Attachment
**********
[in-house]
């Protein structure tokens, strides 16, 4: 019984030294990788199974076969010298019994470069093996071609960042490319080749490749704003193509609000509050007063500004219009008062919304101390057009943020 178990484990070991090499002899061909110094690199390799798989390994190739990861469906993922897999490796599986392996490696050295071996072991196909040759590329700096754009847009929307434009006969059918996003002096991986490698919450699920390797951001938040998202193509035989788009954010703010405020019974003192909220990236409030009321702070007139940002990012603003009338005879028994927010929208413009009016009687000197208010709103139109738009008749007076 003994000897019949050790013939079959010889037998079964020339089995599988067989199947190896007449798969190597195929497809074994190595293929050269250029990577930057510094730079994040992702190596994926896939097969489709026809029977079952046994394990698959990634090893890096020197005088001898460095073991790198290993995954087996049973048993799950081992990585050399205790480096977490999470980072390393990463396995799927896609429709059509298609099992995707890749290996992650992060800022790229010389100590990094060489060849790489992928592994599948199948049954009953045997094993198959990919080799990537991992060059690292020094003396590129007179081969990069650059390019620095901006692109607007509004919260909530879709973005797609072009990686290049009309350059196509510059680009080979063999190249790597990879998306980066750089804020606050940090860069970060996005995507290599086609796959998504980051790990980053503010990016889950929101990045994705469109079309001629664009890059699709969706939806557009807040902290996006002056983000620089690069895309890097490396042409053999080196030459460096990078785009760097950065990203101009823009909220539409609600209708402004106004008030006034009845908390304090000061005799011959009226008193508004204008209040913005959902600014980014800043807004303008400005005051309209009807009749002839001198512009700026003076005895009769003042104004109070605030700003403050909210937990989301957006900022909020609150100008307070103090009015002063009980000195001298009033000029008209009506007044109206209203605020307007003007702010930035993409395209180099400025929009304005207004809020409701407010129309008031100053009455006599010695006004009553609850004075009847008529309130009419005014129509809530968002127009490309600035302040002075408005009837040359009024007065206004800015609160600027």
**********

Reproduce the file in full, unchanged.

[in-house]
């Protein structure tokens, strides 16, 4: 019984030294990788199974076969010298019994470069093996071609960042490319080749490749704003193509609000509050007063500004219009008062919304101390057009943020 178990484990070991090499002899061909110094690199390799798989390994190739990861469906993922897999490796599986392996490696050295071996072991196909040759590329700096754009847009929307434009006969059918996003002096991986490698919450699920390797951001938040998202193509035989788009954010703010405020019974003192909220990236409030009321702070007139940002990012603003009338005879028994927010929208413009009016009687000197208010709103139109738009008749007076 003994000897019949050790013939079959010889037998079964020339089995599988067989199947190896007449798969190597195929497809074994190595293929050269250029990577930057510094730079994040992702190596994926896939097969489709026809029977079952046994394990698959990634090893890096020197005088001898460095073991790198290993995954087996049973048993799950081992990585050399205790480096977490999470980072390393990463396995799927896609429709059509298609099992995707890749290996992650992060800022790229010389100590990094060489060849790489992928592994599948199948049954009953045997094993198959990919080799990537991992060059690292020094003396590129007179081969990069650059390019620095901006692109607007509004919260909530879709973005797609072009990686290049009309350059196509510059680009080979063999190249790597990879998306980066750089804020606050940090860069970060996005995507290599086609796959998504980051790990980053503010990016889950929101990045994705469109079309001629664009890059699709969706939806557009807040902290996006002056983000620089690069895309890097490396042409053999080196030459460096990078785009760097950065990203101009823009909220539409609600209708402004106004008030006034009845908390304090000061005799011959009226008193508004204008209040913005959902600014980014800043807004303008400005005051309209009807009749002839001198512009700026003076005895009769003042104004109070605030700003403050909210937990989301957006900022909020609150100008307070103090009015002063009980000195001298009033000029008209009506007044109206209203605020307007003007702010930035993409395209180099400025929009304005207004809020409701407010129309008031100053009455006599010695006004009553609850004075009847008529309130009419005014129509809530968002127009490309600035302040002075408005009837040359009024007065206004800015609160600027």